Valentine’s Day would seem to be an appropriate time to look at the romantic life of the great painter, JMW Turner. There were many women in Turner’s life, at least one of whom bore him children, but he never married. The disparaging comments he made about matrimony were probably formed by his observation of his parents’ troubled marriage and perhaps as the result of an early experience.
Today we look at Turner’s first love - Elizabeth White.
When things were difficult at home, and for the benefit of his health, the young Turner would often stay for long periods with relations, notably his maternal uncle, Joseph Marshall, who was a butcher in Brentford. In 1787, the twelve-year-old Turner moved from Brentford to stay with friends in Margate, where he attended Thomas Coleman’s school in Love Lane. One of his school friends was Edward White, whose sister, Elizabeth, was the same age as Turner. Young William was strongly attracted to Elizabeth and, after he returned to London, he visited Margate frequently throughout the early 1790s and the relationship blossomed. Turner’s problem was that he did not feel that the state of his finances made it possible for him to propose marriage.
Joseph Mallord William Turner, Margate Harbour from the Sea 1796–7 Photo © Tate CC-BY-NC-ND 3.0 (Unported)
After his success at the Royal Academy Exhibition of 1796, Turner felt himself sufficiently established to propose to Elizabeth and set off down to Margate, only to find that she had become engaged to a local man, Richard Wiles. Some of Turner’s biographers describe Wiles as a builder – he wasn’t, he was a publican. The marriage licence describes him as Richard Wiles of St John, Thanet, innkeeper, bachelor, and the newspaper report of the wedding, in 1798, describes him as of The Bull’s Head Inn. The confusion is probably because his parents were also Richard and Elizabeth. There is still a Bull’s Head on the site, where, in 1952, Eric Morecambe (Bartholomew) had his wedding reception when he married the landlord’s daughter, Joan Bartlett.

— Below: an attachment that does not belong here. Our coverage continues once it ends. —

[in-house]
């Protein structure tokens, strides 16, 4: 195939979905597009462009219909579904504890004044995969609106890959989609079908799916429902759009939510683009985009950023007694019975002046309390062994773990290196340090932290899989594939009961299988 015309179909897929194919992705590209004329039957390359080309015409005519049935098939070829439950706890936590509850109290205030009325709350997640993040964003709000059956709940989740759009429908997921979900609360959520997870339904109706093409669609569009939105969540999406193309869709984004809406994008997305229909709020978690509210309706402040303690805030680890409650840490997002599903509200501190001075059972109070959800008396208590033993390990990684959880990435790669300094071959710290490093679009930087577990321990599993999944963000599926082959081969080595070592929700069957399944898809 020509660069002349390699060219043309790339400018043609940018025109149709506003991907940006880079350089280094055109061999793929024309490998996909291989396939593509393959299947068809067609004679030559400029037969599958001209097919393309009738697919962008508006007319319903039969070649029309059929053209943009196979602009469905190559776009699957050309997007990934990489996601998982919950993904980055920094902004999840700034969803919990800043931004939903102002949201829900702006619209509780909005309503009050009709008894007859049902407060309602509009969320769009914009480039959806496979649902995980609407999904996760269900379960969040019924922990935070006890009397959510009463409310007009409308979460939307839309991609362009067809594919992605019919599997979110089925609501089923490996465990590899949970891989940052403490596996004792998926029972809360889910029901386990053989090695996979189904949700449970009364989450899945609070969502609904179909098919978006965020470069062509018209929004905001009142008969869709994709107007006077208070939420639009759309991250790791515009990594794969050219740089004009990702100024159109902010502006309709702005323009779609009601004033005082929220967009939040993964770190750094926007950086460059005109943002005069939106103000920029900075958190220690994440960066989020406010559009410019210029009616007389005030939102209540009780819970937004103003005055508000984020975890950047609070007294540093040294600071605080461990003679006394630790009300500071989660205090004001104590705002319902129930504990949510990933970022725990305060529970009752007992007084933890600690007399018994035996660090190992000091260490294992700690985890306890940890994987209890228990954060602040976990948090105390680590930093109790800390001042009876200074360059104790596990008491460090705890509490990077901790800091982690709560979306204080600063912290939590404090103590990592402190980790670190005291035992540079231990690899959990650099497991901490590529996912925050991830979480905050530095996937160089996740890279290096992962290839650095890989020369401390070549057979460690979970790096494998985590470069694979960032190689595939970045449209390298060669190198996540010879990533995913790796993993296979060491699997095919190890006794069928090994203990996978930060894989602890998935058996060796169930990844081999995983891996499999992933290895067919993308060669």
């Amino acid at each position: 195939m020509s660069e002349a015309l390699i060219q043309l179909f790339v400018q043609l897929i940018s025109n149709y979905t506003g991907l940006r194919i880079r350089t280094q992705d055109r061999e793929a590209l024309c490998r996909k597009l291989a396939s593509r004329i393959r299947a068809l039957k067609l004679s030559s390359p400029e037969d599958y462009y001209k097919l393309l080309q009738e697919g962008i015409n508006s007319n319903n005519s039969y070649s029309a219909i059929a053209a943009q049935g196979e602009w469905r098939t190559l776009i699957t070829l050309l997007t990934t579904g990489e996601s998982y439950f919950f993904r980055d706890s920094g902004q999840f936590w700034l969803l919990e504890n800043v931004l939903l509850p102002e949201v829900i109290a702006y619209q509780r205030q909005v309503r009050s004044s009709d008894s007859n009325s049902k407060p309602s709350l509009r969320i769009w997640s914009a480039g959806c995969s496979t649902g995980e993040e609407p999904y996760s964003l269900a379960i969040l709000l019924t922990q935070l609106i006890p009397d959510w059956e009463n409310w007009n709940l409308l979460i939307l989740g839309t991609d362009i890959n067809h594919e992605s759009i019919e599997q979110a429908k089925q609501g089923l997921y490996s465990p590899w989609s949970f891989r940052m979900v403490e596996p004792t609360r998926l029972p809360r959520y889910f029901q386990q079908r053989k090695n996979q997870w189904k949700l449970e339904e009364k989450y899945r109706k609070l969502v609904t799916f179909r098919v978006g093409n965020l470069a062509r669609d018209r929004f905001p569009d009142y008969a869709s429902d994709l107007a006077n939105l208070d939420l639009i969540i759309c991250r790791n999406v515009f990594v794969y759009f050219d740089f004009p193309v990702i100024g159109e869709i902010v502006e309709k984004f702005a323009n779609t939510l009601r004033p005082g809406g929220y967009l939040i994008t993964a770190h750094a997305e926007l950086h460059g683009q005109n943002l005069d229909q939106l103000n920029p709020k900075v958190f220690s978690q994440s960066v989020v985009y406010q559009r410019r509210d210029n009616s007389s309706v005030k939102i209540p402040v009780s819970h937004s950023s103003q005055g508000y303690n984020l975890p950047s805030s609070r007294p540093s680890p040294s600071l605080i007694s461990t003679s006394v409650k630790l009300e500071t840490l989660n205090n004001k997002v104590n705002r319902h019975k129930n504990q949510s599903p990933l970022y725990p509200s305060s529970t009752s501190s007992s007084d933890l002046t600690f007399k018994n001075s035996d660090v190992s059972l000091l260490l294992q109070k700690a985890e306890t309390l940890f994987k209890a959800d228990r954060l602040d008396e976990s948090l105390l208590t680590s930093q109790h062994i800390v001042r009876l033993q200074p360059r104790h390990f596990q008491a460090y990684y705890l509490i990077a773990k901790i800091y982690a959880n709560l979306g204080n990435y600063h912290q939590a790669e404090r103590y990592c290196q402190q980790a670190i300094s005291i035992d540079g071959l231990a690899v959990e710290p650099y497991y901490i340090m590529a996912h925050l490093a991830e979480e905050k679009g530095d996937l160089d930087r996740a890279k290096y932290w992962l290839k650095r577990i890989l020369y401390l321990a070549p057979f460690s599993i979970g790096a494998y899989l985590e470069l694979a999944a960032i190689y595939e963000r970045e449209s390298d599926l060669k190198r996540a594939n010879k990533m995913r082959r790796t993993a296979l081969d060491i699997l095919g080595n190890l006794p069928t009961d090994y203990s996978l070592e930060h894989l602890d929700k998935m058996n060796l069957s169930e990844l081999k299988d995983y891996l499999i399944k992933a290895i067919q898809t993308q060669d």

Turner was devastated and his friends’ accounts suggest that he suffered some form of breakdown. Sadly, Elizabeth did not enjoy a long or happy life. Her son, another Richard, was born in October 1799 but died in February 1800. Elizabeth herself died the following year, aged 26, but I have not been able to discover the cause of her death.
Elizabeth is buried in the churchyard of St John the Baptist Church, Margate.
St John's Church Margate from New Ramsgate, Margate, and Broadstairs Guide (Ramsgate, 1855?)
I assume that Turner knew of Elizabeth’s death from her brother or one of his other contacts in Margate but I can find no record of this. It is, however, a reasonable assumption that this early experience contributed to Turner’s jaundiced view of relationships and marriage in particular.
Franny Moyle, The Extraordinary Life and Momentous Times of J.M.W.Turner (London, 2016)
Kentish Weekly Post or Canterbury Journal 27 November 1798 British Newspaper Archive
Felicity Myrone, 'J. M. W. Turner and his World: John Platt (1842-1902), a Late Victorian Extra-illustrator, and his Collection' Electronic British Library Journal
Turner’s restored house in Twickenham is currently open Wednesday-Sunday: 12 –1pm: Self-guided visits, and 1-4pm: Guided Tours (Last entry: 3:30pm)